July 3, 2009

A look at how Simon Fraser University and its people made news: June 19-July 3, 2009

This report is back after a summer break. This edition covers June 19-July 3.

This week’s media coverage of SFU included Anthony Perl, director of SFU Urban Studies, saying BC’s new $800-million Golden Ears bridge is the wrong bridge, in the wrong place, at the wrong time.

Among stories during our break last week, SFU Business prof Peter Tingling generated big coverage with his study on how NHL draft picks have fared after the draft. Not too well, in short. More on these below.


  • The Province reported that the new Golden Ears Bridge has “opened up new worlds for nature lovers, bargain hunters and Fraser Valley moms and dads.” But Anthony Perl, director of SFU Urban Studies, said it's the wrong bridge at the wrong place and wrong time.

    "It has been built for a future which won't exist when gas is $3 a litre. The money would have been better spent on a rail corridor. This is more sprawl, more cars and more carbon going out of tailpipes. It's very shortsighted.”
  • Burnaby Now told readers: “For the first time, the public can read a report on the history of homelessness in Burnaby, what work has been done and what still needs to happen to end the problem. Darren Baker, a recent criminology graduate from Simon Fraser University, did the report for the Burnaby RCMP as part of his practicum.” Among other things, the report recommends federal, provincial and municipal governments work together with the community to come up with an integrated plan.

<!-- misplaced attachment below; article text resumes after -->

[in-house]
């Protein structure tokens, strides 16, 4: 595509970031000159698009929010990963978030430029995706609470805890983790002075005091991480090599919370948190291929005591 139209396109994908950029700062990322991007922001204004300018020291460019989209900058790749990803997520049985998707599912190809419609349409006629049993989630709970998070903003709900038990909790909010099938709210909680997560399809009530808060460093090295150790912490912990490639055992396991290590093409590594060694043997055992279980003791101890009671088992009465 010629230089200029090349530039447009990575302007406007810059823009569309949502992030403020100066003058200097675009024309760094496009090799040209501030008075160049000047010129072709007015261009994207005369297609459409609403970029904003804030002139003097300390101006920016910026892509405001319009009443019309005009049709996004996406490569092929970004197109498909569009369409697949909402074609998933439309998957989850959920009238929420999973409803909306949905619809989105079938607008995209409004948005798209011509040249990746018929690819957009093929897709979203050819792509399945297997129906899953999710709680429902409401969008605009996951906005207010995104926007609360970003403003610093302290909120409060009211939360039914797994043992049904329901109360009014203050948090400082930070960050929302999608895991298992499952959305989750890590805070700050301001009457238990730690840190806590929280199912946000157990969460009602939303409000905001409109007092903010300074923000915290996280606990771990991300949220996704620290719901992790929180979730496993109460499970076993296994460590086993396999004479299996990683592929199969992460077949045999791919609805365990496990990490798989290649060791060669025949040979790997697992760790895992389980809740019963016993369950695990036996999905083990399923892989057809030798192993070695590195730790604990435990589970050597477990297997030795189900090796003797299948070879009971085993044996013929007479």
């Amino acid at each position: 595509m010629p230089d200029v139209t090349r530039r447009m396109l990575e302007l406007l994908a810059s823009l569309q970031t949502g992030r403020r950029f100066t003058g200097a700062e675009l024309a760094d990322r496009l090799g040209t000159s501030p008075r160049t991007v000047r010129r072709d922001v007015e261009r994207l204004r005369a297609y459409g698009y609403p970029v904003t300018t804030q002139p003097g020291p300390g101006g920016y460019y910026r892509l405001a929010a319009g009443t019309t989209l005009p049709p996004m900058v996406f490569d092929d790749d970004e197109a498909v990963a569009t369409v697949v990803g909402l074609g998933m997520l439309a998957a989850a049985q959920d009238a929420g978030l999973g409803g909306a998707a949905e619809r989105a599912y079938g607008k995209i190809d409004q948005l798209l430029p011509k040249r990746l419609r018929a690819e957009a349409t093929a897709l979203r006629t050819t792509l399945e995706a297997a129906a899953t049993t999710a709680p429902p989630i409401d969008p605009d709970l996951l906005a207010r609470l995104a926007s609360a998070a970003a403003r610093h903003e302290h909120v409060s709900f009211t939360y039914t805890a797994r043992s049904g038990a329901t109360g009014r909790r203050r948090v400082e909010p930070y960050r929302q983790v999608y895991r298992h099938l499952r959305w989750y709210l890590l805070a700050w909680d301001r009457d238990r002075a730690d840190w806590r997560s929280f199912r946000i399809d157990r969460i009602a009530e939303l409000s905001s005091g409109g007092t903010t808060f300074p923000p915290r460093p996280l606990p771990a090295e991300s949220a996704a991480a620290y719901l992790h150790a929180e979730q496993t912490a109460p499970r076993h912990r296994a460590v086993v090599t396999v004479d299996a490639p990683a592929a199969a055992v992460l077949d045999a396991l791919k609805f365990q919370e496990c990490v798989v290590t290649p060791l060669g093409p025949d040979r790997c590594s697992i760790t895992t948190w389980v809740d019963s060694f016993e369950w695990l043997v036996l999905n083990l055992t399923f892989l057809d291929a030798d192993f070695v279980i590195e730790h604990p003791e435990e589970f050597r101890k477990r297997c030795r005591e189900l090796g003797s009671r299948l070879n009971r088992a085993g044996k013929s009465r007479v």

• The Burnaby NewsLeader looked at whether compulsory voting would be a solution to the low turnout in provincial elections. “Cara Camcastle, a political science professor at Simon Fraser University, thinks we should at least take a look. ‘It’s a worrisome trend,’ she says of declining turnout. ‘Voting is one of the few ways people participate in the political process.’”
  • Vancouver Sun columnist Barbara Yaffe wrote about a new report from the Fraser Institute showing that “an enormous decline in support for U.S.-Canada cooperation” occurred in Parliament in 2006—particularly among Liberal MPs. Co-author Alex Moens of SFU Political Science, said it would seem the Liberals support close cooperation with the U.S. while they are in government—but are critical of overall U.S.-Canada cooperation when in opposition.
  • Metro’sVancouver edition reported on a vigil held on the Burnaby campus by more than 200 students—many holding candles and wearing black clothing with green armbands—for students killed as police attacked protesters in Iran. “’We’re doing this for the eight students,’ said Siavash Rokni, an SFU Communication student. ‘One minute for each student.’”
  • SFU studentJanie Dubman sent her latest report to The Vancouver Sun on her summer at the orangutan care centre in Borneo: “My favourite part of the day is . . . when we take the orangutans to the forest to play. This is when I sit still for hours and watch these beautiful forest children learn to do what they will excel at as adults; living an arboreal life in the serene rainforest treetops.”